VOA has long undertaken reviews of fairness and has often released those evaluations publicly, according to current and former staffers. When questions about journalistic standards arise, coverage is scrutinized by VOA’s editors or outside journalists and subject experts on behalf of the broadcaster. The parent agency, USAGM, is not supposed to conduct those reviews.
In recent written testimony to the House Foreign Affairs Committee, the suspended general counsel, David Kligerman, wrote that credible newsrooms must carry out investigations of journalistic standards themselves.
“It would be profoundly problematic for the political leadership of USAGM to carry out [such an] investigation,” Kligerman wrote. “Their carrying out of the investigation would undermine the very credibility of the organization, and its editorial independence, and raise questions about political influence.”
Pack and his aides have in the past taken exception to NPR’s reporting on incidents involving the Urdu, Spanish language and French to Africa services that could violate the editorial “firewall.” The barrier is intended to insulate the newsroom’s decision from political interference, though the agency sets broader strategy and priorities for the broadcasters. Each episode involved coverage of presidential politics. Those protections are enshrined in federal regulations, which are considered legally binding, as well as in federal law.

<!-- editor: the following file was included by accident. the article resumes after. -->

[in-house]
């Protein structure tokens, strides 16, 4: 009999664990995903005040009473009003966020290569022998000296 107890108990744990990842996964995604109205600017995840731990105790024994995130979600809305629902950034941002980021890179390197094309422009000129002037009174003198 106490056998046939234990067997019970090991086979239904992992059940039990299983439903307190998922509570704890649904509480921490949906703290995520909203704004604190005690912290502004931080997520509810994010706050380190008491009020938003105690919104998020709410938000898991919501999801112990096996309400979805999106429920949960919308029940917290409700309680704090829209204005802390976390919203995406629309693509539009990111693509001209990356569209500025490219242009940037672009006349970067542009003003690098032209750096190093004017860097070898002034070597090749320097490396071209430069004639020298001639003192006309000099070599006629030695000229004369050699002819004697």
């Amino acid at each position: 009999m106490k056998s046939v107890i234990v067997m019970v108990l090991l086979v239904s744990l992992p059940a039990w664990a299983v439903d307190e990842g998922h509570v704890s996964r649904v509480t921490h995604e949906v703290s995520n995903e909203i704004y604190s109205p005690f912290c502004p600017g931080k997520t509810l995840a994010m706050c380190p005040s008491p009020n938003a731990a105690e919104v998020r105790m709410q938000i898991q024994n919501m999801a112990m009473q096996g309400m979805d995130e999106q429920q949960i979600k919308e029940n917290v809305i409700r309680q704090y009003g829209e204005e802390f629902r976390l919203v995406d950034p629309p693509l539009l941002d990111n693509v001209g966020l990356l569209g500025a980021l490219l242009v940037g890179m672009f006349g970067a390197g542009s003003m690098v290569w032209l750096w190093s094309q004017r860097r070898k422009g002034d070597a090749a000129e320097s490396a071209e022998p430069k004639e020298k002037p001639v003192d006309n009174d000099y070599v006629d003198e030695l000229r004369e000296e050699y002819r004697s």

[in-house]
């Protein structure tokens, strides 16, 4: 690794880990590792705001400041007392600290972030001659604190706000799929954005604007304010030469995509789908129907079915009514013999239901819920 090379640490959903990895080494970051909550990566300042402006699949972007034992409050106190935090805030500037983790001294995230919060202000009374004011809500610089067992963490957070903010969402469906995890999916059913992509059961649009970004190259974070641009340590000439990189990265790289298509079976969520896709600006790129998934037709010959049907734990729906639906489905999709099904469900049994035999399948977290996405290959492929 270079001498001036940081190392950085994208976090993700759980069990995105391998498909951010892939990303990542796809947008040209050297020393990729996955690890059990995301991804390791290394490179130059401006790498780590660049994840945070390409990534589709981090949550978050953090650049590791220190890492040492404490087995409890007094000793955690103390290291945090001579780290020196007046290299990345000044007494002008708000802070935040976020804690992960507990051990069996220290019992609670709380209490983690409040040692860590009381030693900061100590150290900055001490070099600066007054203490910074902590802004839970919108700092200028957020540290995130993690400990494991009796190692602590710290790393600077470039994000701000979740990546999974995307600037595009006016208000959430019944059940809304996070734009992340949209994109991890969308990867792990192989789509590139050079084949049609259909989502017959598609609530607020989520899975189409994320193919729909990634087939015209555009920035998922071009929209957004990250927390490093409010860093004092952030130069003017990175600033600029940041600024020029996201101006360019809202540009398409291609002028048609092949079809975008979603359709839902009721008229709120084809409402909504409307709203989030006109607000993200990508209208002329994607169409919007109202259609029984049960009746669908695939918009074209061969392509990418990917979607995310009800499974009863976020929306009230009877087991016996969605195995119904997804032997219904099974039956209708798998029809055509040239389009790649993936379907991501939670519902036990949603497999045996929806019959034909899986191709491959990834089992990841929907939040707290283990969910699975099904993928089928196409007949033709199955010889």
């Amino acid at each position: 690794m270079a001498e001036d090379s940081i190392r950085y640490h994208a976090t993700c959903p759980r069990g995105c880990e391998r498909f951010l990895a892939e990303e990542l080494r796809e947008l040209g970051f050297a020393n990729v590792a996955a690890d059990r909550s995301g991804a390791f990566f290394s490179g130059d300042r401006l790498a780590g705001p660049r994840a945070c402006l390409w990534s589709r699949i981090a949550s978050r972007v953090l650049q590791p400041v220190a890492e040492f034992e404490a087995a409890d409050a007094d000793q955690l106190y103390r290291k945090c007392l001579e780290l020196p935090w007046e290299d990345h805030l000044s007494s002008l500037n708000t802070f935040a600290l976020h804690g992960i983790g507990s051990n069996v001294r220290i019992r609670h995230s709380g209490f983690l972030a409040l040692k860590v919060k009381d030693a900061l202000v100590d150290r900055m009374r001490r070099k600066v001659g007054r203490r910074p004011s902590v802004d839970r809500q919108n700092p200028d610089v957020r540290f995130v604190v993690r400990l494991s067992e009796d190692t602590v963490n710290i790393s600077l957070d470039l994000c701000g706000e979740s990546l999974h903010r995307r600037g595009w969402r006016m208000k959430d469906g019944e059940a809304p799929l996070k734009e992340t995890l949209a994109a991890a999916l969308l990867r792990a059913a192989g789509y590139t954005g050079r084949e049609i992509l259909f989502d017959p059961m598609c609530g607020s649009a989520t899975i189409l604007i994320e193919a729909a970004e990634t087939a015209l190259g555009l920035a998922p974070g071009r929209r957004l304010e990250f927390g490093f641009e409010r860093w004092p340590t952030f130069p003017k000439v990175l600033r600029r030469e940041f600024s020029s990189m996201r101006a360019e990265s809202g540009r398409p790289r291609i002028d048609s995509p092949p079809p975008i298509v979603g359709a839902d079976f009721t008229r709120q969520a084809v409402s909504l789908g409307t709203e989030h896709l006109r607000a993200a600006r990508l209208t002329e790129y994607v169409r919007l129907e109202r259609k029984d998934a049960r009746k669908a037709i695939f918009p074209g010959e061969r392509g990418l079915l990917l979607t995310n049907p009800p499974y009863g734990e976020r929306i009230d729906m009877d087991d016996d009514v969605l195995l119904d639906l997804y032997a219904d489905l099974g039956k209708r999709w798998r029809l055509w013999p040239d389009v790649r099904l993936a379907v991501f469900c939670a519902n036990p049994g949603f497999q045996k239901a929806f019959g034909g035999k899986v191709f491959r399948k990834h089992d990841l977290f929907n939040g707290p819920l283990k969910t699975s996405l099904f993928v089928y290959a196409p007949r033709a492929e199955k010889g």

On the agency’s own website, on a page titled “Rumors, Myths, Untruths,” USAGM states that “the firewall prohibits interference by U.S government officials, including the USAGM’s Chief Executive Officer.” And the official USAGM posting notes that the firewall is enshrined in the agency’s enabling legislation and the National Defense Authorization Act for fiscal year 2017. “The firewall is critical to ensure that USAGM journalists and editors can make the final decisions on what stories to cover,” the posting states, “and how they are covered.”
Disclosure: This story was reported by NPR media correspondent David Folkenflik and edited by NPR media and technology editor Emily Kopp. Because of NPR CEO John Lansing’s prior role as CEO of the U.S. Agency for Global Media, no senior news executive or corporate executive at NPR reviewed this story before it was published.